It happened. No, it didn’t. It happened. No, it didn’t.
So all things considered, it was a pretty fun romp when Jazminne and I actually had our first ever “date” and we really had a great time, even if I had a lot of scratch marks and other assorted minor injuries to show for it. It certainly didn’t hurt that we ate in CPK before we started watching the movie, although to be honest, it was every bit as dangerous as walking in Cubao in the middle of the night while you’re trying out your brand-new iPad...
For once, I’m afraid of forks!
By the way, SPOILERS AHEAD!!!
So. Where was I? Oh, yeah. The movie. After “The Wrestler,” any film by Darren Aronofsky has garnered higher expectations than ever, and with a very capable actress like Natalie Portman at the helm, this movie couldn’t help but deliver. The fact that “That 70’s Show” alum Mila Kunis was also quite a revelation in her role as Natalie’s frenemy turned deadly (Or is it?) also just brings my regard for the movie up quite a bit.
In the movie, Nina (Portman) is a ballerina who has been longing to get the break she feels she deserves in her company. When the director, Thomas, unexpectedly decides to give Nina a shot, many speculate on exactly what she has given up just to get to where she is, especially since her technical precision as a performer prevents her from nailing the kind of wanton, reckless, seductive power that oozes out from every pore of the Black Swan character in Swan Lake. While the White Swan is the lead of the ballet, and while Nina’s grace and poise captures the White Swan without any difficulty, her apparent frigidity prevents her from achieving as much as success as the evil counterpart.
With her new lead role, with it comes the retirement of Beth, the company’s previous star, who apparently has issues with Thomas, and feels so used she apparently tried to commit suicide while she was at it. This sets off a chain of events with Nina, whose tenuous relationship with her mother, coupled with the inordinate pressure she is placed under as the lead for the production, is unhinging her slowly but surely.
With the arrival of Lily (Kunis) and her attempt at forging a bond with Nina, their huge contrasting personalities appear to be as mismatched as can be until Nina begins to loosen up and unleash her dark side, which appears to manifest itself physically throughout the film, from the subtlest of hints to the point where she half-literally transforms into a black swan in the middle of performing Swan Lake. While it’s clear that most of this is happening in her mind, the actual manifestations of what happens in her mind result in dramatic results, including an apparent murder, theft, and a very surreal lesbian love scene between Nina and Lily.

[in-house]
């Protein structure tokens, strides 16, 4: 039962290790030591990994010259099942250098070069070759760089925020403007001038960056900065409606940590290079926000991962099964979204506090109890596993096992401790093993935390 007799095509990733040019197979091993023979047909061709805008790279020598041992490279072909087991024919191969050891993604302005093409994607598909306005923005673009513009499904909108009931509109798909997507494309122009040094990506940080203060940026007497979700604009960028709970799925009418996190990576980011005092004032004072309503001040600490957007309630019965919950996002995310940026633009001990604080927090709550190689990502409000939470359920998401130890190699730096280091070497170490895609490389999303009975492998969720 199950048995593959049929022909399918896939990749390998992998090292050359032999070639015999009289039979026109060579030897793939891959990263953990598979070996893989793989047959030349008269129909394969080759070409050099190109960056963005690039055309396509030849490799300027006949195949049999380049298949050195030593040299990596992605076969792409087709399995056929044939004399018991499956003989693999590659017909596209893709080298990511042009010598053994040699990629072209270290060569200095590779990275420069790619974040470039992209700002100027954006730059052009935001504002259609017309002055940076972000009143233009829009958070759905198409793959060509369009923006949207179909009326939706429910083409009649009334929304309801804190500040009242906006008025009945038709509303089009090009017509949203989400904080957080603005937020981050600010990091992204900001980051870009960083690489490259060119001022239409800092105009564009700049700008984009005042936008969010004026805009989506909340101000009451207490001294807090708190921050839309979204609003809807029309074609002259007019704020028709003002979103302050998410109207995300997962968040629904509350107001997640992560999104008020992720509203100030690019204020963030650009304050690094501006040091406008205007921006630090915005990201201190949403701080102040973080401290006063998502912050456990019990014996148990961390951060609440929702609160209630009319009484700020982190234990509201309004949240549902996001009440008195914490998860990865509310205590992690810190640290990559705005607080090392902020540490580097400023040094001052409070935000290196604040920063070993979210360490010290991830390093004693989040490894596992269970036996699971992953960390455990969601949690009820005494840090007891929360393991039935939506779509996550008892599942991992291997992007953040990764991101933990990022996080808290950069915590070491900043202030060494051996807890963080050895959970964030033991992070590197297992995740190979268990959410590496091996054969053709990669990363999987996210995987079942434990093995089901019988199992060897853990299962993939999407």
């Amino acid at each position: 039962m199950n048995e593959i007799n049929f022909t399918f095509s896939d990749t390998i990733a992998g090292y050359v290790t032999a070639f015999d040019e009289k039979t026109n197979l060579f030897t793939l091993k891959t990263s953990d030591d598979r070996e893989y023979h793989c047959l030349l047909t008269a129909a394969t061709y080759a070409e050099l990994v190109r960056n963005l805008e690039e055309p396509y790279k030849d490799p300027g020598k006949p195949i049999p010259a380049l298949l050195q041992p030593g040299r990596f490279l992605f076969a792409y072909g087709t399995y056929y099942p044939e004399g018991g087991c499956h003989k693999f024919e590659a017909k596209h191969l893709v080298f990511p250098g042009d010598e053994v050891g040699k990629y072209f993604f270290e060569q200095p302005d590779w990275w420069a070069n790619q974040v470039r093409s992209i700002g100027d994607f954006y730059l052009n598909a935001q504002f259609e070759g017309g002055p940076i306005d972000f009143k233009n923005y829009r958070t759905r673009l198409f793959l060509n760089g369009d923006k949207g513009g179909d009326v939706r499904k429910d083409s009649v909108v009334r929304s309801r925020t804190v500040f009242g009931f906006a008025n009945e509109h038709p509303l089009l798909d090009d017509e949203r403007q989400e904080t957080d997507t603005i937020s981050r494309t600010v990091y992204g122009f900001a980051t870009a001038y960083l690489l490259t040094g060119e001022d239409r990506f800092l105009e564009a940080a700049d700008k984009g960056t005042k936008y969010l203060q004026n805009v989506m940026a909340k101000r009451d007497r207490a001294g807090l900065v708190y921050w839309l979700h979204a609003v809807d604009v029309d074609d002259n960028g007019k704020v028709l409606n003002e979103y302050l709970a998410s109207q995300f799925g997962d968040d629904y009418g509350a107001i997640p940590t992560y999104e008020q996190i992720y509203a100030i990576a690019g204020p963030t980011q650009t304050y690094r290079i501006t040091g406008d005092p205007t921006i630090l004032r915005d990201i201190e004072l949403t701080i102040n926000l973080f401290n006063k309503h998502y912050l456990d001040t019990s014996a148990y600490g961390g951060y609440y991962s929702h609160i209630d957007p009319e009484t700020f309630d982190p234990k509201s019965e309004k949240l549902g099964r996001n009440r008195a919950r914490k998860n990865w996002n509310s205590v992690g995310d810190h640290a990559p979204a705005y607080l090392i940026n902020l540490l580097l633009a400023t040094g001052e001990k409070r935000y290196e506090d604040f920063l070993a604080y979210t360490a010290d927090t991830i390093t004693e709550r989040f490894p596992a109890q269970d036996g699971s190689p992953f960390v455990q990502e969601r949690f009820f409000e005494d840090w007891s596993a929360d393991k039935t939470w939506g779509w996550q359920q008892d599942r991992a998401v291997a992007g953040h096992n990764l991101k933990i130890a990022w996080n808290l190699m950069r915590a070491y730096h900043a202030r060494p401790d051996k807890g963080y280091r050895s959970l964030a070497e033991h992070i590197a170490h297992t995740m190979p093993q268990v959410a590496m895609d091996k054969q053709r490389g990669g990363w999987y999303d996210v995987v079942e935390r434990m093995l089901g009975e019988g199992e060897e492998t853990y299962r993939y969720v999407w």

At the end of the film, Nina channels what she believed her predecessor, Beth, to be: perfect. Unfortunately, she may very well be bleeding to death in the physical aftermath of what she thought was a fatal confrontation between her and Lily that only happened in her mind.
The movie’s abrupt and subtle shifts between perception and reality can definitely jar even the savvier movie-goer, and considering how suspenseful the mood of the entire film is, one could only imagine how Jazminne must have felt while watching the film, as she is anything but a fan of scary movies. While Black Swan doesn’t fall under horror, the psychological suspense the mood and plot of the movie appears to immerse you in is undeniably thick, and there’s an unmistakable amount of trepidation as you wade through the storyline without knowing what to expect.
With so many mysteries to be solved and questions that remain to be answered by the end of the film, Black Swan definitely makes a strong case for sending its viewers through a head trip that is just too surreal for words. The excellent combination of stellar performances, top-notch yet equally ambiguous storytelling, and great mood setting really put this movie in the must-see category. Of course, there’s something to be said about the fact that the ballet seems more of a symbolic backdrop than a compelling hook, but maybe I’m not too familiar with ballet to really know just how integral it really is to the film. Would a different setting have evoked the same effect? I’d be lying if I said it probably would, and perhaps the ballet company setting is better than I can consciously give it credit for.
I try to look for some deep, underlying message in the film, but I tend to end up buried under Cartesian concepts because you never quite know if what you’re watching is happening or not, as far as the story is concerned. At what point is reality so broken apart that the illusion becomes every bit as valid? It’s an interesting conundrum that the movie presents without ever itself asking the question aloud.
Definitely worth watching, unless you’re seeing it with someone whom you have to explain what’s going on onscreen every five minutes or so... heh.
Fun Evaluation: A-
Critical Evaluation: A